That shatter-proof phone app is more than just a marketing stunt. It might also be a blatant copy of an existing patent filed by Apple.
On Monday, the Observer reported on a new app called Chute, which claimed to prevent phones from shattering when dropped from heights of up to 10 feet. It turned out that the story is untrue and is an attempt at a “lighthearted prank on the public” by the marketing firm Boogie, who sounded flustered and continuously backtracked through our follow-up conversation after the uncovering of the prank.
The story of this stunt—described as “a joke [taken] way too far”—continues today with our learning that the technological procedure behind the fake app Chute is nearly identical to a process patented by Apple.
When we reached out to Boogie yesterday requesting another interview, Daniel O’Connor, the Boogie product manager who posed as the Chute founder, replied, “I don’t have any further comment.” When we emailed specific questions regarding Apple’s patent, he admitted that his team was aware of the patent held by Apple and also provided statements that contradicted what he said in our first interview.
“We are aware that Apple holds the patent you referred to as we noted in our reveal,” Mr. O’Connor told the Observer over email.” (Yet, this is stated nowhere in their “reveal“).
He failed to respond to our question asking how his team came up with their realistic and convincing technological explanation of Chute. He also ignored our question asking if his team researched to see if any other companies are using this technology or hold a patent for it before they designed the “prank.”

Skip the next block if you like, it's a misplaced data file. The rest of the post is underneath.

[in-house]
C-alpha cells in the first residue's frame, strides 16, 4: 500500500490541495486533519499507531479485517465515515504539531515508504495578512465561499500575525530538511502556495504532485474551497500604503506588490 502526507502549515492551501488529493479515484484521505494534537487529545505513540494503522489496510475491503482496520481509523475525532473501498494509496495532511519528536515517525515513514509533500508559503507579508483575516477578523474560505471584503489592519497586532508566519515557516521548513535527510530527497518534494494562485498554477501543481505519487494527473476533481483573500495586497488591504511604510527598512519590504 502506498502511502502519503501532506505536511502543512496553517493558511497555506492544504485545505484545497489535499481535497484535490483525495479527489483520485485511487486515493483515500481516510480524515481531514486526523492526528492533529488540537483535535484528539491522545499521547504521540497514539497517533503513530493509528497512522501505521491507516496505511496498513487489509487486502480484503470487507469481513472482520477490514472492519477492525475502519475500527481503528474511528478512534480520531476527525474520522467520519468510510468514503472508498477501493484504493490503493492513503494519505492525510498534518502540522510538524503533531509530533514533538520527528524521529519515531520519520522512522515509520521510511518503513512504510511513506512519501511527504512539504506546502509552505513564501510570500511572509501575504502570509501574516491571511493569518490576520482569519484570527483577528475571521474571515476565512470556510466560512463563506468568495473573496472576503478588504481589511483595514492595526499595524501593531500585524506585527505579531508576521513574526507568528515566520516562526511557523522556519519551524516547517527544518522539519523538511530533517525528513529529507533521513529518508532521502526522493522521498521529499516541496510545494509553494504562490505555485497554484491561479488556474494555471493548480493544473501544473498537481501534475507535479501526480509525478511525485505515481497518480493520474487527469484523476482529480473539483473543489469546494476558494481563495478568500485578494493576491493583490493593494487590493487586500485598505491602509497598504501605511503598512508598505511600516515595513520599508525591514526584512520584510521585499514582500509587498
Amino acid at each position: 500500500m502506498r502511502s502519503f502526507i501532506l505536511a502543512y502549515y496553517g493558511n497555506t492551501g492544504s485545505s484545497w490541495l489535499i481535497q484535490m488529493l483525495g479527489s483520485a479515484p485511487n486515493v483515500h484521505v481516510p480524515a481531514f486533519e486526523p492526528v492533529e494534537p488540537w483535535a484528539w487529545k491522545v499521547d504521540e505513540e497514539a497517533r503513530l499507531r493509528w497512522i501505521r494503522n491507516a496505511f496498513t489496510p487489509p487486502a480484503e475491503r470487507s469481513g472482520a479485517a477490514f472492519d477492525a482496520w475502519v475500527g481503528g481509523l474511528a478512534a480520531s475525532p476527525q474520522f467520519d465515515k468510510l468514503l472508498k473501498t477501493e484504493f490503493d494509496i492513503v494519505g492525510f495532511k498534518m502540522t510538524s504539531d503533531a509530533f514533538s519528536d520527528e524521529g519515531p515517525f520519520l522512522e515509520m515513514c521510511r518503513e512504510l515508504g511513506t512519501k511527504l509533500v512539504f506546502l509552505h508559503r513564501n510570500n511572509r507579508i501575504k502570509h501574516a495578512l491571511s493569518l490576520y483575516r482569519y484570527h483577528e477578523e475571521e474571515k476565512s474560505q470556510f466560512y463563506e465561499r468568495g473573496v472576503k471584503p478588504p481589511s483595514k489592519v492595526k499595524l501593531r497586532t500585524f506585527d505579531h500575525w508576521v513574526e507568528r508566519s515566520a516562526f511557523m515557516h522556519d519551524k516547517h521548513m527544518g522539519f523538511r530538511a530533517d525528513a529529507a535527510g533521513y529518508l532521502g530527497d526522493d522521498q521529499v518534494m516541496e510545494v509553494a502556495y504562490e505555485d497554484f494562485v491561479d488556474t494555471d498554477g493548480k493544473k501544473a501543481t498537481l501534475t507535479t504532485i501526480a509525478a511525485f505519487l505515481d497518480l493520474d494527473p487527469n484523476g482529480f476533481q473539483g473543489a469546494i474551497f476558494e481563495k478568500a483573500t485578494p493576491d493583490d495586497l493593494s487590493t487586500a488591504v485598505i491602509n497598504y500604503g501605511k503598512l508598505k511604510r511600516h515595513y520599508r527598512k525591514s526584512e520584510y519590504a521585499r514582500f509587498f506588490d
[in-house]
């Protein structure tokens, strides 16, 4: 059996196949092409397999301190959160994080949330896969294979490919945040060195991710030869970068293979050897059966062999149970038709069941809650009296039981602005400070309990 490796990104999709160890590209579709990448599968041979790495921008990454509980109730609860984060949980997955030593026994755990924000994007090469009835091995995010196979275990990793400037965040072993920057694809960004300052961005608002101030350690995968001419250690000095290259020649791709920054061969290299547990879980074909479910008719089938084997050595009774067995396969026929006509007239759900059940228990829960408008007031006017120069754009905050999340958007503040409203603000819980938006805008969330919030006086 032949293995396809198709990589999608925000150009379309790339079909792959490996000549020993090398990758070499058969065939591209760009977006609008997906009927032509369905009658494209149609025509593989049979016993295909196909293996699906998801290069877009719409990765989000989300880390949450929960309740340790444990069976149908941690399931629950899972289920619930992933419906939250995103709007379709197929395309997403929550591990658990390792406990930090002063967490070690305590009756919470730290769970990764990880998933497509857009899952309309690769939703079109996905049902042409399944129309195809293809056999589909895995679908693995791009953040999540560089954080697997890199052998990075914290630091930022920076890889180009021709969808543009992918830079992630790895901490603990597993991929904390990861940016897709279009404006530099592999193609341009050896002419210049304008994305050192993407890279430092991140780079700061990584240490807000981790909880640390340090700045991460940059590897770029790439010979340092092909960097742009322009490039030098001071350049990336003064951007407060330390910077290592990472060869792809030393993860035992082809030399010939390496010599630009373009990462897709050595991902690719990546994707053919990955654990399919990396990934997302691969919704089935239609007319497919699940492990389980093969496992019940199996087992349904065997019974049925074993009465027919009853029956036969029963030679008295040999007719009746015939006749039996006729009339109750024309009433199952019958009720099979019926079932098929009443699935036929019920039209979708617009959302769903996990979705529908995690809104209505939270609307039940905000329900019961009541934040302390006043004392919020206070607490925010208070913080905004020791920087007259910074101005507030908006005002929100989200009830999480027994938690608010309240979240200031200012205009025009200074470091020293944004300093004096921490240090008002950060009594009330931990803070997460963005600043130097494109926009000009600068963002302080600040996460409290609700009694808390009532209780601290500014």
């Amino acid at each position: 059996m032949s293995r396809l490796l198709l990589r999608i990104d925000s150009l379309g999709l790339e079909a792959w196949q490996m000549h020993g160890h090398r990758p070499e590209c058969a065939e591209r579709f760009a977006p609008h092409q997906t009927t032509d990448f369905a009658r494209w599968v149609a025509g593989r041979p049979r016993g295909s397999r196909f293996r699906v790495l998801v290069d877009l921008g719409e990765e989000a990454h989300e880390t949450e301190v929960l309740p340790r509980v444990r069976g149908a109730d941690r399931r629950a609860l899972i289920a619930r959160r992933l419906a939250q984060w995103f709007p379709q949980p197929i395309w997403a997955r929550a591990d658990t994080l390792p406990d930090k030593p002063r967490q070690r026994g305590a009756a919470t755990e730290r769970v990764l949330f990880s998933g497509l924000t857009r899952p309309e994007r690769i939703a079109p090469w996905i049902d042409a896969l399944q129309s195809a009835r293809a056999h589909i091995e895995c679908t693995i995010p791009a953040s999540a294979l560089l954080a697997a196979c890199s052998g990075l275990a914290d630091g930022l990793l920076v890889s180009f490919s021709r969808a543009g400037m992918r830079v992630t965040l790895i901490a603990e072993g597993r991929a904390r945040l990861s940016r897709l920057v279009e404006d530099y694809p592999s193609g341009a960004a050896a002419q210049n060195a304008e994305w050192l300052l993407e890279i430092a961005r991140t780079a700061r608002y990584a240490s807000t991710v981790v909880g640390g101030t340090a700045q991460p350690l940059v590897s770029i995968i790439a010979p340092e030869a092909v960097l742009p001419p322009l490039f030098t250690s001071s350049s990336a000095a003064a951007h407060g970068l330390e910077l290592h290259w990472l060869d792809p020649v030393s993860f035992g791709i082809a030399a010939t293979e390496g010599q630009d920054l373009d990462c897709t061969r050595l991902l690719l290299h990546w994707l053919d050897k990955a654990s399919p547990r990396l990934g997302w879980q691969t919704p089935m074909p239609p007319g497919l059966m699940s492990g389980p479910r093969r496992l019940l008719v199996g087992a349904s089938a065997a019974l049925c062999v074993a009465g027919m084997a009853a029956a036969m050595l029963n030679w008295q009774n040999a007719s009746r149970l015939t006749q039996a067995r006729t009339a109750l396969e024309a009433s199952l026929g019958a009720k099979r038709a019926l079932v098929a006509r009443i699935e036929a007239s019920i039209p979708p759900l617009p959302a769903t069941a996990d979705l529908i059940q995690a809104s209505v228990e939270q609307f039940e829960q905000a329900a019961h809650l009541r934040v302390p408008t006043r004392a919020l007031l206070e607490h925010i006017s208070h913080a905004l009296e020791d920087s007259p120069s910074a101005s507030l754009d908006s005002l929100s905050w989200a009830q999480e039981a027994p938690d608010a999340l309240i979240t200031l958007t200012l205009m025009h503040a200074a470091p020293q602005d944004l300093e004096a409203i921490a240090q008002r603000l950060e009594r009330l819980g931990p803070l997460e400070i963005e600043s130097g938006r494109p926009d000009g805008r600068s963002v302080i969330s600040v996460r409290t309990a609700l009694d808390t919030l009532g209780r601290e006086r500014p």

The patent we’re referring to is for an “iPhone protection system” and was awarded to Apple last December. It describes the iPhone’s ability to sense when the device is dropped (by using the phone’s built in accelerometer, gyroscope and GPS), and then use its vibration motor to shift the device’s center of gravity in midair so it can land safely.
In our first interview with Mr. O’Connor, he described a technical process for the app that clearly mirrors the process patented by Apple. (The only difference is that Apple’s patent is not for an app, but for a hardware component). But in interviews following our mention of the patent, his explanation of how Chute was supposed to prevent phones from shattering when dropped changed completely.
We spent a good portion of our original interview with Mr. O’Connor clarifying how exactly Chute worked. He explained that the app uses the phone’s built-in accelerometer and gyroscope (which sense motion) to detect when the device is free falling. This part made sense.
The next part (the app’s use of the phone’s built-in vibration motor to actually prevent it from shattering) was a little unclear. We sought to clarify, specifically asking if he meant that the phone “reorients midair” so it will land with the screen facing up.
He confirmed this and said that “it changes how it falls,” adding that “a good comparison is how a cat always lands on its feet.”
Yet, after being confronted with questions about Boogie’s knowledge of Apple’s patent, Mr. O’Connor completely backtracked on how Chute was supposed to function. In our original interview, he specifically clarified that the app would indeed cause the phone to reorient midair, and now he is claiming something completely different.
“Our explanation was that the phone would vibrate once it hit the floor and prevent it from shattering whereas Apple’s patent talks about shifting the phone’s direction midair,” he wrote in an email.
Over email, he also defended the stunt saying that if Chute did exist, “the way [they] described the technology would be accurate.”
This may be the truest statement to come from Boogie so far. Yes, it is accurate—obviously so, since one of the biggest technology companies in the world has designed it and patented it.